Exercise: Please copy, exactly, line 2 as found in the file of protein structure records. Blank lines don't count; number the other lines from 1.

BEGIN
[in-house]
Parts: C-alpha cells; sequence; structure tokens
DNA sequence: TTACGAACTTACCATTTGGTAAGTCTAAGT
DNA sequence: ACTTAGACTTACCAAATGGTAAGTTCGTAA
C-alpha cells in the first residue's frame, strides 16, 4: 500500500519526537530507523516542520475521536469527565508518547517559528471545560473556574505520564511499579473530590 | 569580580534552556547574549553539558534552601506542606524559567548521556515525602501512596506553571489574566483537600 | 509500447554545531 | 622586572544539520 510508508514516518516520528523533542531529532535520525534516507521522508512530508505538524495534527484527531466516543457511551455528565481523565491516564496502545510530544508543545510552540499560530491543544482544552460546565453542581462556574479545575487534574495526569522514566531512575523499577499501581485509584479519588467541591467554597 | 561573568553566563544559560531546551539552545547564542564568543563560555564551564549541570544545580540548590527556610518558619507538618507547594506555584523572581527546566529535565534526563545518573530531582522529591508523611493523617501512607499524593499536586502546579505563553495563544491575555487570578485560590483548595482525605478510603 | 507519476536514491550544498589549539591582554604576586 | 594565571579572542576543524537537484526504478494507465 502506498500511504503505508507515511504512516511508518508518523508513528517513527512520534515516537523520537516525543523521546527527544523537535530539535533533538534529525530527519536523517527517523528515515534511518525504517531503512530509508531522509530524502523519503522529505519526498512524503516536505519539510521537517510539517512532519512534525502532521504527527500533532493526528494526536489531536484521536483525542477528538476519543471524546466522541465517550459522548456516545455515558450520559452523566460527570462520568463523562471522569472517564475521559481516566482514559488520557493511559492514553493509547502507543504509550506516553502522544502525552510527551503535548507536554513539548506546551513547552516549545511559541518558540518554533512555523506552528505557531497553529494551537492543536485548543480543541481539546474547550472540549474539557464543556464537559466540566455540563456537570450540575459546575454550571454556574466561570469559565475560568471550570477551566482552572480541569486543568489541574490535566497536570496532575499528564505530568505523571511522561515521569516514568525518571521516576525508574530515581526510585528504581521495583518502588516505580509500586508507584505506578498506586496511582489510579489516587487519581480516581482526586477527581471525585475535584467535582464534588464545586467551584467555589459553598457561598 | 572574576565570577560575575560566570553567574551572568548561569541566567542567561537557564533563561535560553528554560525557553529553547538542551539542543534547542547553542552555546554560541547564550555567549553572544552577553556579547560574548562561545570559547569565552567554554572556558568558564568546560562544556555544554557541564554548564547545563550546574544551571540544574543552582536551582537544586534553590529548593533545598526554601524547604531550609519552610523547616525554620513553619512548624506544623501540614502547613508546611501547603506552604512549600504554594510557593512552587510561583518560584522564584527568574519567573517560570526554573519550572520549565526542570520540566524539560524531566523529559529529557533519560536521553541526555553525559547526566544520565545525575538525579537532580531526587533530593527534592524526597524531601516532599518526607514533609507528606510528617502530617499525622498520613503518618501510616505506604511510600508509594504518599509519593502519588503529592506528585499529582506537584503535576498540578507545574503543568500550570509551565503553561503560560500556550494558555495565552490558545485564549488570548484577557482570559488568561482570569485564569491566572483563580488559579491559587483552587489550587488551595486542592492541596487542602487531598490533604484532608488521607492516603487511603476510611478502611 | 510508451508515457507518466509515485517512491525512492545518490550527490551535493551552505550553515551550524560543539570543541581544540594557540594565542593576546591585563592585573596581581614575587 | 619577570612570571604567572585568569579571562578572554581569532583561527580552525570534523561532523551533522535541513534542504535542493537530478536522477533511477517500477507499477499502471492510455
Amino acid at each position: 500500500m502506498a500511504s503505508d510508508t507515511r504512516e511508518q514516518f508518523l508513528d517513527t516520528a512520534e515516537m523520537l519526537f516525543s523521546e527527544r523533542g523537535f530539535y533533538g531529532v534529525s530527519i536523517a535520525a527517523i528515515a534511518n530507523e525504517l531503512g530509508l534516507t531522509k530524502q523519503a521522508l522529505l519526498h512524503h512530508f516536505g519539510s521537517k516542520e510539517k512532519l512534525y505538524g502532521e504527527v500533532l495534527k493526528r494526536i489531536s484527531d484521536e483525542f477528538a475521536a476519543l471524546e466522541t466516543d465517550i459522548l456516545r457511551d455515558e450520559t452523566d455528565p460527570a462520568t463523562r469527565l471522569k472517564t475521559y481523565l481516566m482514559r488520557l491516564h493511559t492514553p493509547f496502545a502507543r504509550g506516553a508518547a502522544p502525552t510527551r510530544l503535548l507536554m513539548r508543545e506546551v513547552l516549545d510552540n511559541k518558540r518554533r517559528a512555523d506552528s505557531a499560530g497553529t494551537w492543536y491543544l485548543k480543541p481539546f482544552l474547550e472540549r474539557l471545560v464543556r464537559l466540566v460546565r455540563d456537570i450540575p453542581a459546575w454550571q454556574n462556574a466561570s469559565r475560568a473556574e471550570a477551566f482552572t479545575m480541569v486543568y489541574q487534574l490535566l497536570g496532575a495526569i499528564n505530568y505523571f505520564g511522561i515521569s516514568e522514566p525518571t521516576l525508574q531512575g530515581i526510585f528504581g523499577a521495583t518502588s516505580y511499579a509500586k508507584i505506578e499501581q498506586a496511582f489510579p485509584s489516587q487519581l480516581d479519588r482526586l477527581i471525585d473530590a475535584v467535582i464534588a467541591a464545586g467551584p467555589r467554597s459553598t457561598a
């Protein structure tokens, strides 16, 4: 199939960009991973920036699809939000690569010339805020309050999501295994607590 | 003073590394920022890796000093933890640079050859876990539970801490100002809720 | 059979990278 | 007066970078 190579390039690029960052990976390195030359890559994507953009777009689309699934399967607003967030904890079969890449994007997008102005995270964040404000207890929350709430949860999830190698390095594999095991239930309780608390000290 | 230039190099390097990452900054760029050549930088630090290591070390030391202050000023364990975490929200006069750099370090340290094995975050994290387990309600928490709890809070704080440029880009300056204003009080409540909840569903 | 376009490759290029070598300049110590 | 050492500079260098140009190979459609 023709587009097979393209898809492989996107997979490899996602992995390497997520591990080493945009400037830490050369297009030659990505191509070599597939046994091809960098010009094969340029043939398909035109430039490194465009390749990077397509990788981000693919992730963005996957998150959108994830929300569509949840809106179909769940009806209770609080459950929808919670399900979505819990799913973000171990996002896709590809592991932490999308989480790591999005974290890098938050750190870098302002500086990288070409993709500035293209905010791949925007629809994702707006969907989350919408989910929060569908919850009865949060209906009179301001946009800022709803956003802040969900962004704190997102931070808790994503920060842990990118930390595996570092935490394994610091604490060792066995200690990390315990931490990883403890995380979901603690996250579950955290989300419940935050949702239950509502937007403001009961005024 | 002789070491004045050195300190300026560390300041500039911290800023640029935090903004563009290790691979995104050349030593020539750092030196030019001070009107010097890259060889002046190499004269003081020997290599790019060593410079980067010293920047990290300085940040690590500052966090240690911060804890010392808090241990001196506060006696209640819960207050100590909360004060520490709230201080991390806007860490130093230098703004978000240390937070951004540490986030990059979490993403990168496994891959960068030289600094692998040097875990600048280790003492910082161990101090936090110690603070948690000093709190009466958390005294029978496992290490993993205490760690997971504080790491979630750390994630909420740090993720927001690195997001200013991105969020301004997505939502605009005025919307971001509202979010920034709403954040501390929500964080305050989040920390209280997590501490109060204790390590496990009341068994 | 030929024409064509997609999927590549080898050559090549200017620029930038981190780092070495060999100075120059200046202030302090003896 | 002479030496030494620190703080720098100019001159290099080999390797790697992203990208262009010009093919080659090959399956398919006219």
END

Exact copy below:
Parts: C-alpha cells; sequence; structure tokens